September 29, 2020

ASU adaptive athletes and coaches take it one step at a time

For Sun Devils who have disabilities, not every fitness center has the equipment or staff to can help adaptive athletes make progress in their movement, strength and endurance. But one ASU program offers student coaches and athletes the chance to connect over adaptive recreation and reach goals they may not have realized they could accomplish.

ASU’s Devils Adapt program gives Sun Devils and athletes with disabilities the opportunity to partner together and coach each other through a series of workouts. The free training program focuses on improving the physical and mental strength of adaptive athletes while allowing them to build community and have fun.

The adaptive training class was developed through a partnership between ASU and the Adaptive Training Foundation. The class included training for instructors and athletes and the addition of a new Adaptive Training Zone at the Sun Devil Fitness and Wellness Complex on ASU’s Tempe campus: a room with accessible and adaptable equipment. 

Adaptive athlete Victor Ocando pushes weights at the Sun Devil Fitness Complex

Adaptive athlete Victor Ocando works out at the SDFC.

“It’s a program where you can find friends, strong relationships and have a community that is a support system,” said Victor Ocando, current Devils Adapt athlete and member of the first Devils Adapt group formed in 2018

The training takes place over a nine-week period every semester in the Sun Devil Fitness and Wellness Complex on ASU’s Tempe campus. Athletes meet three to four times a week to work out in a group setting. 

James Bockas, who graduated in 2020 with a master's in exercise and wellness, was the former head coach of Devils Adapt. He describes the program as “semi-private training.” This is because although all the athletes work out together in the same room, each athlete’s workout is designed specifically for them and their goals.

As head of the program, Bockas worked to provide overall guidance and help to the athletes. His main goal was to develop a structure that would continue the program in the long run and build a community for all those involved. 

“For somebody in my position it’s a pretty big role for me to basically help put a long-term program together, give it out to multiple individuals and be able to coordinate that and mentor them throughout the entire session,” Bockas said. 

According to Bockas, as the program rose in popularity due to an increase in athletes, so did the community. 

“I definitely felt a little bit more of a community aspect increase. We really did build quite the intertwined community or family,” Bockas said.

Any interested student can join the program as a trainer or athlete. Athletes don’t have to attend ASU to participate in the program. 

“If you are even the least bit interested you should do it, either as a coach or as an athlete,” Bockas said.

According to Ocando, Devils Adapt helped him overcome physical obstacles, including maintaining his ability to walk. 

“For me, I wasn’t able to do many steps or even one step before I got in the program, and by the end of the first program I was able to do four steps on my own,” Ocando said.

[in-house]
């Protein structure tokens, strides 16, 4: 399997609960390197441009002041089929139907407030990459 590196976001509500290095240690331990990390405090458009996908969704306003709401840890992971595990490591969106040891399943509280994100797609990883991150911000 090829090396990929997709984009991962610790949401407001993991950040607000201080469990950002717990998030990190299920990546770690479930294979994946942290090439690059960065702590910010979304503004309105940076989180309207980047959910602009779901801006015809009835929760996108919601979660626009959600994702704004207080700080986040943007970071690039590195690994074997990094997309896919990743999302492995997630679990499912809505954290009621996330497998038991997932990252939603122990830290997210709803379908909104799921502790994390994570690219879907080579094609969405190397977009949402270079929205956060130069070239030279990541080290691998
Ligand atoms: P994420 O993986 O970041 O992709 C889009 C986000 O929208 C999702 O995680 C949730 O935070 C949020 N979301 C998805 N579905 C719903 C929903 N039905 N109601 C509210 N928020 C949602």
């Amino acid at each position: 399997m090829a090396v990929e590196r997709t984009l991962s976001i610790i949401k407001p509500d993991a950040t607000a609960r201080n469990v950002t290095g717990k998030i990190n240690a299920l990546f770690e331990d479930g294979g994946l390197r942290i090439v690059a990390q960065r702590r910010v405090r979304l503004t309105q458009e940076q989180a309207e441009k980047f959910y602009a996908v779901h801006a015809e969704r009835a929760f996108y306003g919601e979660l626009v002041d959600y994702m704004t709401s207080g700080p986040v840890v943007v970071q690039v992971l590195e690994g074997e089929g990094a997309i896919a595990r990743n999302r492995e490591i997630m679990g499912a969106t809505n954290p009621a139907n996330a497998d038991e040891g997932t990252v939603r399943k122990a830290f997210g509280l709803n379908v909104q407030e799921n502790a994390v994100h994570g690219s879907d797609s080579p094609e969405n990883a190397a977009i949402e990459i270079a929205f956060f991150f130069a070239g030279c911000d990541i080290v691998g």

Ocando was born with spastic diplegia cerebral palsy, a neurological condition that hinders muscle control and coordination. To maintain the ability to move his muscles, Ocando needs to consistently exercise his muscle movement. Through Devils Adapt, Ocando was able to maintain and improve muscle movement throughout his body.

“Our trainers, they change our lives by helping us overcome obstacles. The program helped me a lot because I was able to achieve many things. I can say now that I am an athlete,” Ocando said. 

Ocando discovered the program on social media soon after moving to Arizona from Venezuela. 

“It’s like my second family here. I’ve been able to have a support system and friends who have become very close to me,” Ocando said.

Although the program is designed around fitness, students and athletes also participate in team-building activities.

According to Bockas, some activities include adaptive rock climbing, golfing at Top Golf, solving escape rooms, listening to guest speakers and an end-of-the-semester ceremony.

James Bockas works with adaptive athletes

James Bockas, standing, works with adaptive athletes.

“When I first started I saw it more as just a job. It slowly becomes more of, these are your friends. You get out of it what you put in, and that goes for both the coaches and the athletes,” Bockas said. 

Post-graduation, Bockas aims to continue working with adaptive athletes in a military environment or working on tactical strength and conditioning with military personnel. Ocando will continue to support Devils Adapt by carrying on his tradition of not missing a semester since he joined the program in 2018.

To commemorate Ocando’s dedication to Devils Adapt and dedication to overcoming his obstacles, one of the program’s semester awards, the Victor Award, was named in his honor. The award is presented to a victor, or person who overcomes an obstacle while showing leadership and perseverance.

More information on the Devils Adapt Program can be found on the Live Well Adaptive Recreation site. Updates are also posted on Instagram.

Applications for the fall 2020 Devils Adapt are open. For more information about participating this semester or in a future semester, email Courtney Spivak Smith at Learn more about the history of adaptive recreation at the Adaptive Recreation at ASU virtual event on October 14 from 6 to 7 p.m., part of ASU’s celebration of the 30th anniversary of the Americans with Disabilities Act.

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